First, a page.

UMBC Women Who Rock is a blog series I’m working on throughout the 2014-15 academic year. In my role as Women’s Center director, I have some of the best opportunities to become acquainted with some of UMBC’s best and brightest women on campus. I admire the ways they live authentic lives unapologetically that challenge the stereotypes and assumptions that are often assigned to women. By debunking these stereotypes and forcing us to check our assumptions, they allow us to expand our notion of what a woman is and can be.
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UMBC Women Who Rock! A Reflection on Encouragement and Accountability
With only three posts in this series, it might seem a little too early to spice things up, but the spirit of this series is really that of personal reflection (in addition to of course, celebrating other women) and I have some reflections to share. So for this post, I’m expanding the concept of the series to not just write about a particular UMBC woman but the experience of working with other UMBC women. In this case, it’s the experience of writing a chapter for a women in leadership book series called Advancing Women and Leadership: Moving the Needle through Applied Theory Building with Virginia Byrne of Student Life and Crystal Diaz-Espinoza of CWIT. Our chapter called “The Non-Traditional Patchwork of College Women Student Leaders: A Multidisciplinary Reflection on Theory” focuses on ways in which we seek to build bridges at UMBC between marginalized groups of women leaders and the larger campus community in an effort to encourage transformational leadership development. We specifically focus on the experiences of UMBC women adult learners and women students majoring in information technology and engineering.
Now that the first hurdle of submitting our draft is behind us, I’ve had time to reflect on the experience. It was hard! I knew what I wanted to write and had all the confidence in the world until I sat in front of my computer trying to put my thoughts into words. It was like teaching someone to tie their shoe or ride a bike. I’ve been doing the action for so long that taking a step back and breaking it down part-by-part proved to be more difficult than I thought. On top of the challenge of actually writing, we were doing so with a week left before the spring semester begun. I felt behind on my work in the Women’s Center and some of our biggest programming and events were coming up in just a few short weeks. And it was cold and winter is the worst. Long story short, I was a grouchy baby.
I look back over the past week of writing sessions and writing and recognize they weren’t some of my proudest moments. I kept looking for ways to convince myself that I wasn’t smart enough to write this paper and that I possibly didn’t have anything worth including in a real-life book. I kept hoping that maybe Crystal or Virginia felt the same way and we could quit this whole thing.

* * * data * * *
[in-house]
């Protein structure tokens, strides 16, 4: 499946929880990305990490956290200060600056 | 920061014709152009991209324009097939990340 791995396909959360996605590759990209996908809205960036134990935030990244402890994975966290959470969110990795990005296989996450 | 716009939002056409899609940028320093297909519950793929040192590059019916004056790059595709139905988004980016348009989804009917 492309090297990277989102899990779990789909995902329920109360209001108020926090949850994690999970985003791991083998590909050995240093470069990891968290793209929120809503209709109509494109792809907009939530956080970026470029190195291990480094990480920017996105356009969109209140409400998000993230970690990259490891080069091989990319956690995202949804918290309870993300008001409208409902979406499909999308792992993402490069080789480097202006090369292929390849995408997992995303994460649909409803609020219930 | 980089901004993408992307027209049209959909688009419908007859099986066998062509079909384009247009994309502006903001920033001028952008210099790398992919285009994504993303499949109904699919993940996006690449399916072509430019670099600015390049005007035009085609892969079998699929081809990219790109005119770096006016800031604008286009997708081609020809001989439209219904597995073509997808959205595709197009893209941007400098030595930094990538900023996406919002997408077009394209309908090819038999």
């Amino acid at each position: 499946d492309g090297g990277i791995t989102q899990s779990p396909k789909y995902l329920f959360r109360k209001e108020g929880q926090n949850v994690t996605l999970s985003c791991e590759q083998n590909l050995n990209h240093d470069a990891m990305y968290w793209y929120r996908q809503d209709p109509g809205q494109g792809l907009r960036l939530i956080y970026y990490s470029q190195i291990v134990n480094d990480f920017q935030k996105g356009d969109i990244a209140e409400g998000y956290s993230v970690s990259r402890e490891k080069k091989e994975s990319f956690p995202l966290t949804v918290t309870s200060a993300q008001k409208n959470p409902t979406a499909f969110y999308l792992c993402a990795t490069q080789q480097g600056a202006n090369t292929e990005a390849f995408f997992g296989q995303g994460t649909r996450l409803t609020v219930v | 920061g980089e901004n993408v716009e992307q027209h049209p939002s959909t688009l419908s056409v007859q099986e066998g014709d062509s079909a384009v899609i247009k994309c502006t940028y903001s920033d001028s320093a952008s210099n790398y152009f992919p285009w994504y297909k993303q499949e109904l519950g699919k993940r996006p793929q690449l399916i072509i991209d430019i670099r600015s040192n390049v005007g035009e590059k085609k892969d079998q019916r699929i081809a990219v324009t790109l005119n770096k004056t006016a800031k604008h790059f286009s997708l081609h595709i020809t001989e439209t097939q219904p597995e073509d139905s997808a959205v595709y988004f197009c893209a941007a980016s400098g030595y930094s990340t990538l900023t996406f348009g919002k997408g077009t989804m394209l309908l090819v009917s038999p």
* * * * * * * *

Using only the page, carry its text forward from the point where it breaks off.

Shine Theory fail.
Through my love of podcasts, I’ve recently been exposed to this concept of Shine Theory. Explained by Ann Friedman in her article over at The Cut, she explores the idea that powerful women make the best of friends. She writes, “Surrounding yourself with the best people doesn’t make you look worse by comparison. It makes you better.” I can get on board with that, but what I really take away from Shine Theory is how Anne’s best friend, Amina, sums it up: “I don’t shine if you don’t shine.”
Thank goodness Virginia and Crystal were willing and able to share their shine with me. As Friedman continues in her article, “True confidence is infectious.” While I know we all had our doubts, my writing partners wouldn’t let me quit. Time and time again, they’d share accolades and encouragement with me and with each other. This is great. You’ve got this. Yes, keep going. We’re going to finish this.
And, you know what? The more I heard it, the more I believed it. As our paper came together, I gained more confidence. The words came out easier and I was able to be a better teammate in the process. I also think our chapter is pretty darn awesome and I’m really glad I didn’t give up. Thank you Virginia and Crystal!
When I hear people talk about Shine Theory, I hear it presented from the perspective of “you, good person… go find other great people to help you shine,” which I think is important and enriching for one’s personal and professional lives. We all need people to learn from and share encouragement. But, I want to hold myself accountable as well. I want to be a person that just isn’t doing the taking of the shine but is giving of the shine. This experience reminds how easy it can be to make something just about you. I wasn’t the only one who was busy and working through other deadlines or feeling challenged by the task at hand. Where could I have provided more support and encouragement to my writing partners? What steps do I need to take next time to get my shine on earlier? These are questions I’m going to keep in mind as I move into a busy spring semester and will be confronted with opportunities to shine for others and be motivated by the shine of UMBC Women Who Rock.
Shine on UMBC…. Shine on.
Who are the UMBC women in your life that inspire you to think outside your expectations and assumptions? What are the counter narrative stories they’re sharing with us allowing UMBC and our greater community to be more of exactly who we want to be? Comment below and maybe you’ll just find them featured in a future UMBC Women Who Rock post.
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Check out other UMBC Women Who Rock:
Amanda Knapp (featured August 2014)
Susan Dumont (featured October 2014)
Jahia Knobloch (featured January 2015)